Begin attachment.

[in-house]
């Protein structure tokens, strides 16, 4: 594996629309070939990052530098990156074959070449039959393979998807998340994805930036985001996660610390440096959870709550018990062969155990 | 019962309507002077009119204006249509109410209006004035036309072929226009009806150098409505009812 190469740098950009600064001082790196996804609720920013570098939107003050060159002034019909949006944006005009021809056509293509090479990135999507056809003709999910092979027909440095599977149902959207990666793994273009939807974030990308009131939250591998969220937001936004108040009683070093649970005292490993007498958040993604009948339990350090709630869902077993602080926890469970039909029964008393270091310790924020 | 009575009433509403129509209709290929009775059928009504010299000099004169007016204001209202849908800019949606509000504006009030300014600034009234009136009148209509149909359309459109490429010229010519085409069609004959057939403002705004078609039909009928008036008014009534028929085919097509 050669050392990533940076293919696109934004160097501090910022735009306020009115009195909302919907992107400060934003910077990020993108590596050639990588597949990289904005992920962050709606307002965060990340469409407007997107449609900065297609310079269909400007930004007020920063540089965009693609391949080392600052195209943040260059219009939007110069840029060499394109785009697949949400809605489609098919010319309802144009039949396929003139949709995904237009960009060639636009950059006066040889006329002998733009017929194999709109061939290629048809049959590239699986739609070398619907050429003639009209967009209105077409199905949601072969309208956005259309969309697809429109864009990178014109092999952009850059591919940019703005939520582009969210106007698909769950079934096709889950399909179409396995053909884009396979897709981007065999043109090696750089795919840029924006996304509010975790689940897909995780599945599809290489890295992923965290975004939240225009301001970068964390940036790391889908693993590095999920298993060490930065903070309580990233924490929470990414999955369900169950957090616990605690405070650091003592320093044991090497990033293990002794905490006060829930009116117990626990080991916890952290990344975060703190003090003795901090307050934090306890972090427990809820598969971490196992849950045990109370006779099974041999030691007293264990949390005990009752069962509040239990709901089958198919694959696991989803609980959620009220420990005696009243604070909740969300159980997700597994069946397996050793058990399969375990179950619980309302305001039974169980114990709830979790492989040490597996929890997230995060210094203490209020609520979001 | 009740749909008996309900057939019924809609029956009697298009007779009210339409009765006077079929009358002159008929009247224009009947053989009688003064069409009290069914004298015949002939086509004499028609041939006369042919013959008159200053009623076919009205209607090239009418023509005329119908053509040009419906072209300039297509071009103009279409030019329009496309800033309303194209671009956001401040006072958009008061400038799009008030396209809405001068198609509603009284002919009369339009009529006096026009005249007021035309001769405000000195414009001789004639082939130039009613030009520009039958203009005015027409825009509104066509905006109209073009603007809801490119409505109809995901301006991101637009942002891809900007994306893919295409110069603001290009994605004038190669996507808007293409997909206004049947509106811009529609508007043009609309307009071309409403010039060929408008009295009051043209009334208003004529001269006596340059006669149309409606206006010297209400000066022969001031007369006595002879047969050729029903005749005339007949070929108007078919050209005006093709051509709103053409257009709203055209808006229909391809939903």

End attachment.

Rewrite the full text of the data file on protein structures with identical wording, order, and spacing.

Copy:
[in-house]
């Protein structure tokens, strides 16, 4: 594996629309070939990052530098990156074959070449039959393979998807998340994805930036985001996660610390440096959870709550018990062969155990 | 019962309507002077009119204006249509109410209006004035036309072929226009009806150098409505009812 190469740098950009600064001082790196996804609720920013570098939107003050060159002034019909949006944006005009021809056509293509090479990135999507056809003709999910092979027909440095599977149902959207990666793994273009939807974030990308009131939250591998969220937001936004108040009683070093649970005292490993007498958040993604009948339990350090709630869902077993602080926890469970039909029964008393270091310790924020 | 009575009433509403129509209709290929009775059928009504010299000099004169007016204001209202849908800019949606509000504006009030300014600034009234009136009148209509149909359309459109490429010229010519085409069609004959057939403002705004078609039909009928008036008014009534028929085919097509 050669050392990533940076293919696109934004160097501090910022735009306020009115009195909302919907992107400060934003910077990020993108590596050639990588597949990289904005992920962050709606307002965060990340469409407007997107449609900065297609310079269909400007930004007020920063540089965009693609391949080392600052195209943040260059219009939007110069840029060499394109785009697949949400809605489609098919010319309802144009039949396929003139949709995904237009960009060639636009950059006066040889006329002998733009017929194999709109061939290629048809049959590239699986739609070398619907050429003639009209967009209105077409199905949601072969309208956005259309969309697809429109864009990178014109092999952009850059591919940019703005939520582009969210106007698909769950079934096709889950399909179409396995053909884009396979897709981007065999043109090696750089795919840029924006996304509010975790689940897909995780599945599809290489890295992923965290975004939240225009301001970068964390940036790391889908693993590095999920298993060490930065903070309580990233924490929470990414999955369900169950957090616990605690405070650091003592320093044991090497990033293990002794905490006060829930009116117990626990080991916890952290990344975060703190003090003795901090307050934090306890972090427990809820598969971490196992849950045990109370006779099974041999030691007293264990949390005990009752069962509040239990709901089958198919694959696991989803609980959620009220420990005696009243604070909740969300159980997700597994069946397996050793058990399969375990179950619980309302305001039974169980114990709830979790492989040490597996929890997230995060210094203490209020609520979001 | 009740749909008996309900057939019924809609029956009697298009007779009210339409009765006077079929009358002159008929009247224009009947053989009688003064069409009290069914004298015949002939086509004499028609041939006369042919013959008159200053009623076919009205209607090239009418023509005329119908053509040009419906072209300039297509071009103009279409030019329009496309800033309303194209671009956001401040006072958009008061400038799009008030396209809405001068198609509603009284002919009369339009009529006096026009005249007021035309001769405000000195414009001789004639082939130039009613030009520009039958203009005015027409825009509104066509905006109209073009603007809801490119409505109809995901301006991101637009942002891809900007994306893919295409110069603001290009994605004038190669996507808007293409997909206004049947509106811009529609508007043009609309307009071309409403010039060929408008009295009051043209009334208003004529001269006596340059006669149309409606206006010297209400000066022969001031007369006595002879047969050729029903005749005339007949070929108007078919050209005006093709051509709103053409257009709203055209808006229909391809939903």